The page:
News in brief

February 8, 2002

University authorities in the capital of the Democratic Republic of Congo are to reopen the campus closed down last December after a number of police were killed by angry students. But student leaders charged with the deaths are to be detained pending a trial and other students will be made to sign a contract of good behaviour.

New York
Julius Silver, a lawyer and former chairman of the executive committee of Polaroid who died aged 101 last month, has left $150 million (£106 million) to New York University to endow 150 faculty chairs over 25 years. 

The British Council is to spend £7 million over three years to create Knowledge and Learning Centres in 50 of its offices worldwide. The centres will help students access distance learning provided by British institutions.

Leading Slovak physician Jozef Durcek has been named vice-chancellor of the new Catholic University in Ruzomberok, Slovakia. He was elected by secret ballot by the academic senate.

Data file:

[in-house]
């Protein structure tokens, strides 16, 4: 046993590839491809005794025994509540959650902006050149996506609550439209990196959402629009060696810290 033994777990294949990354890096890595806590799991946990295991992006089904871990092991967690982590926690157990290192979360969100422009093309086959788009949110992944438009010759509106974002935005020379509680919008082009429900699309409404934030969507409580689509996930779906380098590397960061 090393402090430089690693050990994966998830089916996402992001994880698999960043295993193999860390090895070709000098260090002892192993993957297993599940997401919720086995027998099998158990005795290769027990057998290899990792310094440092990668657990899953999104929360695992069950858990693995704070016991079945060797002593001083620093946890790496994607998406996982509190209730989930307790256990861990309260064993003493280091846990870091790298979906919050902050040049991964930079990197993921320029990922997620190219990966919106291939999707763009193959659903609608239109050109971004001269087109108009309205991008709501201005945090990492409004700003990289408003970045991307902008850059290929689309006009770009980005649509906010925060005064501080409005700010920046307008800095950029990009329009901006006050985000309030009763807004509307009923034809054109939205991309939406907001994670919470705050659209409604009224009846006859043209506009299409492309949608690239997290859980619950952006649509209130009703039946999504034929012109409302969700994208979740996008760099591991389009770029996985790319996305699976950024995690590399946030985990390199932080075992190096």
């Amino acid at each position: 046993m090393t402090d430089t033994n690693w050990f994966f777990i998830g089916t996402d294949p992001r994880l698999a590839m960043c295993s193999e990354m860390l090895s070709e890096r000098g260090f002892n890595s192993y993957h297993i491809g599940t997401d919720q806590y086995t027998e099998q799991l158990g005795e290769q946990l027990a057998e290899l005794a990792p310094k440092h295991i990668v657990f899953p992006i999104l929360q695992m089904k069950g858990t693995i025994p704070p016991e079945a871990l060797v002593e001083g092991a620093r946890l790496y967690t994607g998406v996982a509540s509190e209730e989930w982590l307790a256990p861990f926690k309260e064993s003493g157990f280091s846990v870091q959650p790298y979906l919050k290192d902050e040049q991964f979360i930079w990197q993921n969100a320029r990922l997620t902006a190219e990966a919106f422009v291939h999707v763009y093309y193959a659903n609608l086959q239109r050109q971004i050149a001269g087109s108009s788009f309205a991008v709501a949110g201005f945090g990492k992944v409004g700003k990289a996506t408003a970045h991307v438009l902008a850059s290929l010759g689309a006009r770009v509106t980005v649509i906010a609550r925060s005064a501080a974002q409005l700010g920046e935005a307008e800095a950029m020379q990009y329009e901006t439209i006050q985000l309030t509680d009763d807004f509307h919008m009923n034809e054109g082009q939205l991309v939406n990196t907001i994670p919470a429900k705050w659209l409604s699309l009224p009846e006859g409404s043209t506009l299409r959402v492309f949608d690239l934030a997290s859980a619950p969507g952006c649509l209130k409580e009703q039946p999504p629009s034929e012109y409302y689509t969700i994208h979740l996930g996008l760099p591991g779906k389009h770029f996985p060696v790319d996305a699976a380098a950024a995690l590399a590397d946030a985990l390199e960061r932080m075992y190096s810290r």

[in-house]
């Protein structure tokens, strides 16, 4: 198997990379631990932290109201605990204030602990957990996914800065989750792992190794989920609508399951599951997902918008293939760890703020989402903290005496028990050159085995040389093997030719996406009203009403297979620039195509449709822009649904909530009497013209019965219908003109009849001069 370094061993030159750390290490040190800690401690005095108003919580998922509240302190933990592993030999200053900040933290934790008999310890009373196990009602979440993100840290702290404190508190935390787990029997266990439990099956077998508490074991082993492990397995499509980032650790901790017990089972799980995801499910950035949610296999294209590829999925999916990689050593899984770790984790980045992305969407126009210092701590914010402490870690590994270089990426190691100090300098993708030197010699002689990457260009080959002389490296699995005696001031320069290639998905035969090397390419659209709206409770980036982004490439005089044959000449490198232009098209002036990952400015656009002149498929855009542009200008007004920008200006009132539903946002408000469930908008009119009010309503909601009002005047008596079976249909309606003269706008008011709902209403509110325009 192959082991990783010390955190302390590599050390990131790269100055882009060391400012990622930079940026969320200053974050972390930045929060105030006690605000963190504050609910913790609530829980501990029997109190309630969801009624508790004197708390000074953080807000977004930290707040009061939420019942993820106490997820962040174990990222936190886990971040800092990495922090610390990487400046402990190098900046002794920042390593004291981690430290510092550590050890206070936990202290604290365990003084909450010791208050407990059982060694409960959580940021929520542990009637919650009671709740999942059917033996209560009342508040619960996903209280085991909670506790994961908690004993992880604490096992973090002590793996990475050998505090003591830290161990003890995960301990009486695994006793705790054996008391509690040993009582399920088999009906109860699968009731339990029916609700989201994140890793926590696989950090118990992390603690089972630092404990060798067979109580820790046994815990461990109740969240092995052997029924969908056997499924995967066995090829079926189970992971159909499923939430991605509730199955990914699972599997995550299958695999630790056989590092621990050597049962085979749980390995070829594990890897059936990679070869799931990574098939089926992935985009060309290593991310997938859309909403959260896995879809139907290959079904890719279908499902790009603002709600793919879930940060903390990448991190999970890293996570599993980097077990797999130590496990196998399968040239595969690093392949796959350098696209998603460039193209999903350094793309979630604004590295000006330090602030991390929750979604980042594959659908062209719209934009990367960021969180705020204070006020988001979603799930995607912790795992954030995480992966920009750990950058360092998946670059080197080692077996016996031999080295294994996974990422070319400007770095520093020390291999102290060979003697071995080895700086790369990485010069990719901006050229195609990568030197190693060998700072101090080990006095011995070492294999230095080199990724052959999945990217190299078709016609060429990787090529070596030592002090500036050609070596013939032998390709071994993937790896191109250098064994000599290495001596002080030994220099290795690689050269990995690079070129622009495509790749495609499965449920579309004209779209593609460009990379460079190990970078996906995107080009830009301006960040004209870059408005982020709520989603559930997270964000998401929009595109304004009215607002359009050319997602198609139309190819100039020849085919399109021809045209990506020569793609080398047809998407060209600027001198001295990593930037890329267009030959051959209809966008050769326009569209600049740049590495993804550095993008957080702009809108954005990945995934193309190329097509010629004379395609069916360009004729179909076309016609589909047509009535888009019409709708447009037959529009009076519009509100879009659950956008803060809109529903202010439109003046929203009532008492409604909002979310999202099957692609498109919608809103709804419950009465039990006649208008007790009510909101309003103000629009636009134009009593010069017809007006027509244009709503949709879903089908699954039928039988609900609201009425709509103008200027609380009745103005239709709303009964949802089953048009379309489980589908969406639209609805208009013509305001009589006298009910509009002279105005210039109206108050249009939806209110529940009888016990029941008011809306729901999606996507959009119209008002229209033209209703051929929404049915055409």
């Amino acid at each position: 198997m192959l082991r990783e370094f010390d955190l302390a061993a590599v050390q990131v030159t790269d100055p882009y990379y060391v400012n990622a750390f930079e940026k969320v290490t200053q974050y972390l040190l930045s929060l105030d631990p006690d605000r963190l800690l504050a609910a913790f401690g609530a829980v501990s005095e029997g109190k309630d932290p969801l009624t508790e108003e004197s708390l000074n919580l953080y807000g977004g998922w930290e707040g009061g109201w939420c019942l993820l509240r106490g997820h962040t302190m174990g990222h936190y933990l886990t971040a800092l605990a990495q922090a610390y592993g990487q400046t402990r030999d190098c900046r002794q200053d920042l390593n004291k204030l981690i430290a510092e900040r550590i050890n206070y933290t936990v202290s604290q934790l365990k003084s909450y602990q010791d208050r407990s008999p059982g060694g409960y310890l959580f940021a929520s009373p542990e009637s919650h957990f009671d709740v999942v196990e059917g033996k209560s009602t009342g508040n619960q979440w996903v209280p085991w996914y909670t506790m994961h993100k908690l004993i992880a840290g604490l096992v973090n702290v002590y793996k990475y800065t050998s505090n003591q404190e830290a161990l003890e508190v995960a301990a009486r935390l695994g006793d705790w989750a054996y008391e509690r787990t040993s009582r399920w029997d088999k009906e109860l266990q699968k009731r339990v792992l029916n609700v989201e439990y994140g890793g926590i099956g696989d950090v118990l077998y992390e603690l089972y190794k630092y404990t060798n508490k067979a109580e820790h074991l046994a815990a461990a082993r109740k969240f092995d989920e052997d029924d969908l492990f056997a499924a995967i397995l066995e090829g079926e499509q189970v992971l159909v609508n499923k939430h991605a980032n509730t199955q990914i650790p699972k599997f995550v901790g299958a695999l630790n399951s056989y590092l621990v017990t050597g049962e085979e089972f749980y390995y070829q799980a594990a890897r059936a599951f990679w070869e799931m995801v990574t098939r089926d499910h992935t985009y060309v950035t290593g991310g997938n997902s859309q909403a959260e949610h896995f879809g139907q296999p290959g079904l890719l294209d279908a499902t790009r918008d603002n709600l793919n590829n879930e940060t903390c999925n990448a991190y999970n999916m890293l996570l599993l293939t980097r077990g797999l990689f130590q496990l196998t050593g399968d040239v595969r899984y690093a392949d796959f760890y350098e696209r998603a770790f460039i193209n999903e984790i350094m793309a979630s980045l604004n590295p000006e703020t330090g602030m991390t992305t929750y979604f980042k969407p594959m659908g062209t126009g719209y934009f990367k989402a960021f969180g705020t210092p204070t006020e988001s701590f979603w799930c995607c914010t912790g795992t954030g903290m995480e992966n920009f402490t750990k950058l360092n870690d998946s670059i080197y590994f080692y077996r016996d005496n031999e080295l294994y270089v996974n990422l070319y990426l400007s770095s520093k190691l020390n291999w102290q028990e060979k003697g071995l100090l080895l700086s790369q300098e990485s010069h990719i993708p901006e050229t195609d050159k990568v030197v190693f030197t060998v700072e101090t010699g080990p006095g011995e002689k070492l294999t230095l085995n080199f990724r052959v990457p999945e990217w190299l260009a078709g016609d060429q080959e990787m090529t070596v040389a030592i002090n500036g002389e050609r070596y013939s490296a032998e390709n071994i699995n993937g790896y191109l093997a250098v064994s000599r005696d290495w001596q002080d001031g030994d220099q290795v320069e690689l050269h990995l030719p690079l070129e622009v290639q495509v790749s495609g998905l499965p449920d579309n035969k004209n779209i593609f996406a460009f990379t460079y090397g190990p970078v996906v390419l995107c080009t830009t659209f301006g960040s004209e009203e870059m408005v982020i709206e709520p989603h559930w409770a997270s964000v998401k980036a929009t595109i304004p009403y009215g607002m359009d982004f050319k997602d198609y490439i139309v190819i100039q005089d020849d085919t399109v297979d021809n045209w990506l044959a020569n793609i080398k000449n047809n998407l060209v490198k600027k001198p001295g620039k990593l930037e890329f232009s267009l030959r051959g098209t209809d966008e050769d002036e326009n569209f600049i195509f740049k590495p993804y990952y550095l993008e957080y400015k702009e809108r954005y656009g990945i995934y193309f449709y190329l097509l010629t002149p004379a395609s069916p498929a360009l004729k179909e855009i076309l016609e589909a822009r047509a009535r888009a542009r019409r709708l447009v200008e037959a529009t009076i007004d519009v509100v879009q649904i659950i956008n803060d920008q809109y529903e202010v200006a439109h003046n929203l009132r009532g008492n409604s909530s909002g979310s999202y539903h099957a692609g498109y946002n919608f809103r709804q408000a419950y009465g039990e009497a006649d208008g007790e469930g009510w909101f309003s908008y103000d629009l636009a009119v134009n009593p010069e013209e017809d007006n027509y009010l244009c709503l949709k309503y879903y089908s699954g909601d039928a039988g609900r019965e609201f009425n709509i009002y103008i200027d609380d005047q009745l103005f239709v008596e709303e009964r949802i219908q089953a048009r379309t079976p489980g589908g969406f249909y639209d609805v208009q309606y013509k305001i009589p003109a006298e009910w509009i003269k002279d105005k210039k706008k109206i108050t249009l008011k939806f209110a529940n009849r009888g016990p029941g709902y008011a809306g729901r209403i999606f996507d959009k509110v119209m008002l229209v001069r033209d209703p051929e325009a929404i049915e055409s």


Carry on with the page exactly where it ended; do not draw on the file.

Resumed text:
New Jersey
Online auction site eBay chief executive Meg Whitman has given Princeton University $30 million (£21 million) to build a residential college for 500 students.

Tenah Shafnitz, Israel's deputy attorney general, has backed university heads who want to end research universities' domination of the council for higher education. The 25-member council will include 12 representatives of the universities rather than the eight proposed by the minister.

The European Union and Japan are considering a scientific and technological cooperation agreement after talks between EU research commissioner Philippe Busquin and Atsuko Toyama, Japan's minister of education.


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